Participation in planning and governance: closing the gap between satisfaction and expectation
Participatory budgeting, Arnstein gap, Deliberative democracy, Participation, Trust
Background: Making and implementing decisions to improve long term sustainability, particularly in democratic countries, is a significant challenge. This is exacerbated when citizens’ expectations of their relationship with government is significantly at odds with what they experience, since this is likely to further reduce their already low trust in government and its decision-making. Research in the USA has demonstrated a clear gap between citizens’ expectations of their participation in government and their satisfaction with that participation. This finding inspired a research project in regional Western Australia to determine if a similar gap existed between citizens’ expectations and experience of their relationship with government. Additionally, a public participation intervention was devised to determine whether the gap between citizens’ expectations of, and experience with, governance could be reduced and whether the decisions made from such an intervention would be more implementable. To better reflect the partnership relationship citizens expected from government, ‘deliberative democracy’ initiatives were implemented to resolve the local government’s budgeting challenges.
Results: The results demonstrated that a similar gap to that in the USA was present in Western Australia community and the sample populations used in the partnership interventions. Further, the citizens’ experience of deliberative democracy substantially reduced the gap between their expectations and experience of government participation. These case studies also revealed the existence and details of the nature of this partnership relationship between citizens and government as well as between the citizens themselves. Moreover, the tough budgetary decisions they made were implemented without public outcry.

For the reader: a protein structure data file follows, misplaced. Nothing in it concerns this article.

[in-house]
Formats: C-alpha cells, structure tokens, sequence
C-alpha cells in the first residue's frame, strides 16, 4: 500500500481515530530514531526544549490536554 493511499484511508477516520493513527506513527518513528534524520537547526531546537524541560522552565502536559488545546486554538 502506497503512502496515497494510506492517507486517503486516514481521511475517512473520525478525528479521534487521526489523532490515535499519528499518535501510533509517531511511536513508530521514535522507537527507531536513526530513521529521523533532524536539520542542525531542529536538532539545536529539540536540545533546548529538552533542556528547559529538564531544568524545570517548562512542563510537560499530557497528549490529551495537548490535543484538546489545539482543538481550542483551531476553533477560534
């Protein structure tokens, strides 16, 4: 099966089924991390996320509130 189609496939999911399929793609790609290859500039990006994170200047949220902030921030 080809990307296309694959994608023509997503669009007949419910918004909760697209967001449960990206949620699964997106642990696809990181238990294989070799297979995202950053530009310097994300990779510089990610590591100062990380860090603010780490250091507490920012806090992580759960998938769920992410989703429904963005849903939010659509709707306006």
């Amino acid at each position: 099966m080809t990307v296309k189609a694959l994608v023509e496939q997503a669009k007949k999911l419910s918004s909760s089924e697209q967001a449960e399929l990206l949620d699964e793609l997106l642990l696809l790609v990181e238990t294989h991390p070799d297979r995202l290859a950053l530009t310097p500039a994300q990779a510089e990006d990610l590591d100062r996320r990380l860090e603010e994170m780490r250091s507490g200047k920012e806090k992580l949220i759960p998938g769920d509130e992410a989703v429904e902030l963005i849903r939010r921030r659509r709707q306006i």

Conclusions: These case studies show a promising route to close the gap between citizen expectations and satisfaction with participation in government, as well as having the potential to increase the trust in government so necessary for advances in sustainability. Future research directions have been outlined to improve understanding of how these results could impact on sustainability efforts.
Dialogue with the Pilbara: Newman Tomorrow
Rich in resources, Newman’s mining economy is booming. Such growth offers both challenges and opportunities. It was determined to engage the Newman community to develop a sustainability strategy that would optimize the current boom and encourage long-term growth beyond the iron ore industry.
In Western Australia, there are about 548 pastoral leases covering some 870,000 square kilometres of rangelands – more than one third of the State’s landmass.